calculated its position, till, just as he seemed to be on the verge The Copernican system, however, was, we must remember, at of success, the planet once more wandered away from the path this time a mere theory unsupported by proof, and the main which he had assigned to it; and once more he had to commence reason of Brahe's rejection of it was that, if the earth revolved his observations from the beginning. In this way he continued in a large orbit, he thought the fixed stars ought to appear in a to try one hypothesis after another, submitting each to the test different position when seen from one extremity of the orbit to of most careful observation, till at length no fewer than nineteen that which they occupied when seen from the other extremity; different theories had been proposed, and the movements of the and not being able to observe this change, he concluded that the planets compared with those which were calculated by these earth must be at rest. The principle of this argument was theories; and yet the true solution of the problem was still onright, and in reality there is a minute difference in the appearance found. His perseverance, however, never failed, and he toiled of the stars; it is, however, too minute to be observed, except on, though eight long years had been occupied in the task. One by the most delicate instruments. The reason why it is not important negative result he had, however, arrived at, and this more clearly seen is that, great as is the diameter of the earth's was that, whatever was the nature of the curve the planets orbit, the distance of even the nearest fixed star is so immensely described, it was not a circle, nor a combination of circles. This greater that the change produced is scarcely visible. We may was one great step towards the solution of the task. From the notice this same effect as we are carried rapidly along in a train; very earliest ages it had been assumed that, as the cirele the objects situated near to the line of railway seem to move seemed the perfection of form, all the heavenly bodies must move past us very rapidly, those further off have a less apparent in circles; but Kepler now cast off this trammel, and then speed, while lofty objects in the distance scarcely seem to move applied himself afresh to his task. at all. Every minute changes the apparent position of those In looking at the greatness of his work we must remember which are near, while it is only after the lapse of some little time that the difficulty is much increased by the fact that our station that we perceive the motion of those at a distance; and, sup- of observation is itself in rapid motion. Could we view the posing the line of rails were perfectly straight, we might travel planets from the sun, we should easily see their courses ; but on for hours, and not be able to detect the slightest alteration in as we cannot do this, allowance has to be made in every calcuthe apparent position of the sun. We see thus that the con- lation for the movement of our standpoint, and this motion was clusion which Brahe arrived at was wrong, though his premises not then clearly understood. were right; and we shall find further on the great importance Having discarded the theory of motion in circles, Kepler now which is attached to this change of position, or “parallax," as proceeded to try other forms, testing them as before, and the it is called, all the distances of the heavenly bodies being deter- first that occurred to him was the ellipse. The same series of mined by means of it.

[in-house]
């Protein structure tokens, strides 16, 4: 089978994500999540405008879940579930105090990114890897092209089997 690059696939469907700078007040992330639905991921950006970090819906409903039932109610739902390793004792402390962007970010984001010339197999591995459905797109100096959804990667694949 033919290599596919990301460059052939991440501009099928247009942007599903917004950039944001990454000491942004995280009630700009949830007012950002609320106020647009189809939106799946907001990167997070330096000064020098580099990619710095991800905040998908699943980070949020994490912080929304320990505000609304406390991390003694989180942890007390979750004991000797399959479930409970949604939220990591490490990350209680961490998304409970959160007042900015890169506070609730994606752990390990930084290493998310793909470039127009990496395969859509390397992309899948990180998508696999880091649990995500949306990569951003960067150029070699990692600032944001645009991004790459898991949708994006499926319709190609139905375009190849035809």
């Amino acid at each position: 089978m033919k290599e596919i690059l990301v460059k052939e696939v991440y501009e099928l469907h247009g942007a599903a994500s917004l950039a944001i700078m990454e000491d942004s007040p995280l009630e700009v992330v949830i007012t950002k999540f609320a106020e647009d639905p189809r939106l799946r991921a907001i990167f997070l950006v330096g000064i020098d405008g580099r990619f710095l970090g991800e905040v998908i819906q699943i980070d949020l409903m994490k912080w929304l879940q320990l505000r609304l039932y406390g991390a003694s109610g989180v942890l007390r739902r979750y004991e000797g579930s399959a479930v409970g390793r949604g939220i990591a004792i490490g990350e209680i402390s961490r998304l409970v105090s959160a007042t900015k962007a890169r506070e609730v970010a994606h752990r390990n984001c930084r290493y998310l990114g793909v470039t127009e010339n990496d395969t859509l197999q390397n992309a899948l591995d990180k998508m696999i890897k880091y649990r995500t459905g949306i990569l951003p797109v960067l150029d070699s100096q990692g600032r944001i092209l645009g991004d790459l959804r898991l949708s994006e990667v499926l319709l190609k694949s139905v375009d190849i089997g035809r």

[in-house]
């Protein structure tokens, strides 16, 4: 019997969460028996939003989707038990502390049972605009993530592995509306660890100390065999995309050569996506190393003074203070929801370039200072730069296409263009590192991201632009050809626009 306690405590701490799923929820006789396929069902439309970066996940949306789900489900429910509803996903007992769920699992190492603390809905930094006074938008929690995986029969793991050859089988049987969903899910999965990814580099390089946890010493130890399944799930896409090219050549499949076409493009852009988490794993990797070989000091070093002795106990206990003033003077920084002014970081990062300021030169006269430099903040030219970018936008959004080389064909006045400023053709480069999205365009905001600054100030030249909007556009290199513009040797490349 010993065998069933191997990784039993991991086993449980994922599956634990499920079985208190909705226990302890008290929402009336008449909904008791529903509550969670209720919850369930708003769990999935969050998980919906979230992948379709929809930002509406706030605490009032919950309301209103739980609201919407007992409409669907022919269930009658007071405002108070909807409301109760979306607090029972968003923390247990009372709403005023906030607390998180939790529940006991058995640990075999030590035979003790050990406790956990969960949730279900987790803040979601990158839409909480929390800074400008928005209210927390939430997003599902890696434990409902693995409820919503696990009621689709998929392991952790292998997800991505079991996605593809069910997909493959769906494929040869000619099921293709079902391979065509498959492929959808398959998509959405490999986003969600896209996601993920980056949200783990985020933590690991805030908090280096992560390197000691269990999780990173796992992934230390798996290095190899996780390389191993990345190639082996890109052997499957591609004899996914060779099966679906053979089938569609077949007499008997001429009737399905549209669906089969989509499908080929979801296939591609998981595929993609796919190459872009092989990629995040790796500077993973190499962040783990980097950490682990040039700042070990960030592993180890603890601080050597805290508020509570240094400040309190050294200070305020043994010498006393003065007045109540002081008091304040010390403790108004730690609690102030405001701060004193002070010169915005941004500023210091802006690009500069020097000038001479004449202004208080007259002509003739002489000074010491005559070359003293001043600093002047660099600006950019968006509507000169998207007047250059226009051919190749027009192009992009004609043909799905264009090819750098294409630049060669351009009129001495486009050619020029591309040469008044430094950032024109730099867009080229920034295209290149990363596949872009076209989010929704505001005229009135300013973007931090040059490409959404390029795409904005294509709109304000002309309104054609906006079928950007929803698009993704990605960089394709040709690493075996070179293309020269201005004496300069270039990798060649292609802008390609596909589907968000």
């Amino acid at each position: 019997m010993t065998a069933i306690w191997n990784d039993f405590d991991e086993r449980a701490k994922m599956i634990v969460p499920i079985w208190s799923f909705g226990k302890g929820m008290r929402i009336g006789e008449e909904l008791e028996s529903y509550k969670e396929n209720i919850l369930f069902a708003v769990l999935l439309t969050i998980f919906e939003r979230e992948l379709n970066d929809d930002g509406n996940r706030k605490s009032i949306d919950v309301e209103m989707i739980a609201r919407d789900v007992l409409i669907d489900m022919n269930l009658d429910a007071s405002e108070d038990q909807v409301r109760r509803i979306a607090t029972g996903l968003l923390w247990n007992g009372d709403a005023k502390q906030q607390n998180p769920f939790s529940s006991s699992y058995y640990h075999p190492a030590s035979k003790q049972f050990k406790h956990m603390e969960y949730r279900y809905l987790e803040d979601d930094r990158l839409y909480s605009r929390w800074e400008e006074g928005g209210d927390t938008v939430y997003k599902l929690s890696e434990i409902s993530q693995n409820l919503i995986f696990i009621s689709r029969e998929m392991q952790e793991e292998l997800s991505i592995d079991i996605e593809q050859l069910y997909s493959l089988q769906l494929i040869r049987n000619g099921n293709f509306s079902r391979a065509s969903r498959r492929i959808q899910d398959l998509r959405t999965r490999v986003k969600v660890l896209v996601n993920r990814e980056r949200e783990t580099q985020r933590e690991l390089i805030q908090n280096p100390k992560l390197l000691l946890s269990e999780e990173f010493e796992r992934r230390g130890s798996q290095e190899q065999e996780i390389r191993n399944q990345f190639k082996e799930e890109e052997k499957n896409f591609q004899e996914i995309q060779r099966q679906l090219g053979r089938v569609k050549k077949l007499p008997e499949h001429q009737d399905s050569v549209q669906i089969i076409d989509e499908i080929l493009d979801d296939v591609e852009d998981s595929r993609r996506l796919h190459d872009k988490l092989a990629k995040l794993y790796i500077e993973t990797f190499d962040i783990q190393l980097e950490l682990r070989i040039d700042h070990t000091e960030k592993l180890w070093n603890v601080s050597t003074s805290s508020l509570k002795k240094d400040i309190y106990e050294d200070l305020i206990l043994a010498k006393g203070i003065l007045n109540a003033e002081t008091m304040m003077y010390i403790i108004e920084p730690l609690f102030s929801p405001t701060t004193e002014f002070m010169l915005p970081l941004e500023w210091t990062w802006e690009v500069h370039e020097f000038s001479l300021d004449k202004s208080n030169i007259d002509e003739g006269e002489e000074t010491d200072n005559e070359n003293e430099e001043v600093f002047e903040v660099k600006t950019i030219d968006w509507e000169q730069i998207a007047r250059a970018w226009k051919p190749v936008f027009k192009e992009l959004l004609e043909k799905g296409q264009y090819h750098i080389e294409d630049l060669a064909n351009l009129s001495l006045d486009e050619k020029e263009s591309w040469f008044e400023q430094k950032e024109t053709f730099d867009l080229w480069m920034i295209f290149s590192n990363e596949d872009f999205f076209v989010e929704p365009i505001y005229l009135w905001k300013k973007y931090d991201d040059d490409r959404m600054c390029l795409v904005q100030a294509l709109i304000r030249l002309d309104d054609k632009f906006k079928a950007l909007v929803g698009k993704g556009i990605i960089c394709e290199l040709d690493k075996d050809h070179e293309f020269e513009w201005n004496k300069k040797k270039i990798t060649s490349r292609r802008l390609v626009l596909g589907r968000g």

calculations was accordingly gone through again, and this time His fame, however, as an astronomer rests upon the care and the motion of the planet was found to agree with that assigned accuracy of his observations. A new star which appeared in the to it by the theory. The great problem of the heavens was now year 1572, and continued visible for about a year and a half, solved, and the joy with which Kepler enunciated the first of was specially observed by him, and he recorded a large number the laws which bear his name can scarcely be imagined. This of very careful observations on the planets and stars, some of law may be stated as follows: